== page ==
Sri Lanka stocks open lower, rupee steady, liquidity short
Jun 04, 2018 10:55 AM GMT+0530 | 0 Comment(s)
ECONOMYNEXT - Sri Lanka's stocks opened lower Monday and the rupee was steady after hitting a new low on Friday, dealers and brokers said with liquidity in money markets kept short by the central bank.
The rupee was quoted at 158.50/60 to the US dollar on Monday in the spot market, from Friday's close of 158.50/60. The rupee hit an intra-day low of 158.80 to the US dollar on Friday.
Money markets were short on Thursday and Friday after the central bank brought its Treasury bill stock from 50.52 billion rupees to 35.19 billion rupee (not counting reverse repo auctions).
A sell down of central bank held bills causes disappearance of cash from money markets and tends to support a rupee peg.
On May 31 and June 01, the central bank injected 12 billion rupees through overnight reverse repo auctions at a weighted average yield of 8.32 percent as liquidity fell.
Banks that are short borrowed 20.18 billion rupees of new money from the central bank's reverse repo window at 8.50 percent on Friday, while liquid banks deposited 14 billion rupees in the central bank's excess liquidity window.
The weighted average overnight repo rate rose slightly to 7.97 percent on Friday from 7.92 percent on Thursday while the maximum rate was 8.25 percent.
Analysts say rates which are above the middle of the 7.25 and 8.50 policy corridor may point to a recovery in credit, though a break in the credibility of Sri Lanka's soft-dollar peg can also boost lending.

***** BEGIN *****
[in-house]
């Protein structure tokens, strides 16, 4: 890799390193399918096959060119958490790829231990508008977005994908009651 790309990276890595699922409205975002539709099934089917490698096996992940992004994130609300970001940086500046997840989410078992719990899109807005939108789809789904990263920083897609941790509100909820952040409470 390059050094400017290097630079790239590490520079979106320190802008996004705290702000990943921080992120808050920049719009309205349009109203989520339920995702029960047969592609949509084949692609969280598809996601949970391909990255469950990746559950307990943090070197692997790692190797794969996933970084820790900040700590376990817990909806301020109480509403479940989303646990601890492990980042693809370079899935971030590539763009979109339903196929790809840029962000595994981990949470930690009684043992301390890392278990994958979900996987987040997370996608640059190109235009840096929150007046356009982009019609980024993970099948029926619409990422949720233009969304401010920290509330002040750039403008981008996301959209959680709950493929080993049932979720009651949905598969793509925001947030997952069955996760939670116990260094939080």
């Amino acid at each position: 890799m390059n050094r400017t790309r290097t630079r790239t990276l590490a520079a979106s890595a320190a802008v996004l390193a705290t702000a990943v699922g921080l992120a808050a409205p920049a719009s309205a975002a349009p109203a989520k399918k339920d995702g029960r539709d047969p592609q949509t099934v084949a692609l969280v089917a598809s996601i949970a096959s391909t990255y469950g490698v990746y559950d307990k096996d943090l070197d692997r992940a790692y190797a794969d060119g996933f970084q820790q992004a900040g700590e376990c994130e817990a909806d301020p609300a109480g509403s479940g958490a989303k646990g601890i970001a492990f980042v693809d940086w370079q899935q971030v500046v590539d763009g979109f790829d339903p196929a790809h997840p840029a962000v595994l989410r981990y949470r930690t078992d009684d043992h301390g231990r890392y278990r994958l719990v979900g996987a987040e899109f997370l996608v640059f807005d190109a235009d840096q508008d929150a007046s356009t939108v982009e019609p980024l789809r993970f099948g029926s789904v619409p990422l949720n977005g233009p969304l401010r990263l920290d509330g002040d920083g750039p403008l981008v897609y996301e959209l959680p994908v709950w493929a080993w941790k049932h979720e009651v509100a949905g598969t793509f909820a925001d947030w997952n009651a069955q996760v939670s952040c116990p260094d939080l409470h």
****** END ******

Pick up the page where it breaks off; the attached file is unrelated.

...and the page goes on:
There was however a strong pick up in credit in March, which was partially accommodated by the central bank through the termination of term repo deals.
But further money printing in April triggered a run on the rupee, as the credibility of the peg was broken.
A run on the rupee generally leads of more domestic borrowing by exporters, who will hold dollars while importers will scramble to settle bills early. Importers may also borrow before stocks are sold, triggering a temporary boost in credit.
When the central bank injects long term cash through outright purchase of bills or termination of repo deals, in a time of strong credit demand, the rupee comes under pressure. However overnight injections cause less harm if banks do not use it to fund credit over several days.
On Monday an overnight reverse repo auction for 8.0 billion rupees was called.
Bond were quoted about 10 basis points below the auction last week, dealers said.
A bond maturing on 15.03.23 was quoted at 10.35/42 percent.
A bond maturing on 01.08.26 was quoted at 10.50/55 percent.
A bond maturing on 15.03.28 was quoted a 10.55/65 percent. (Colombo/June04/2018 - Update II)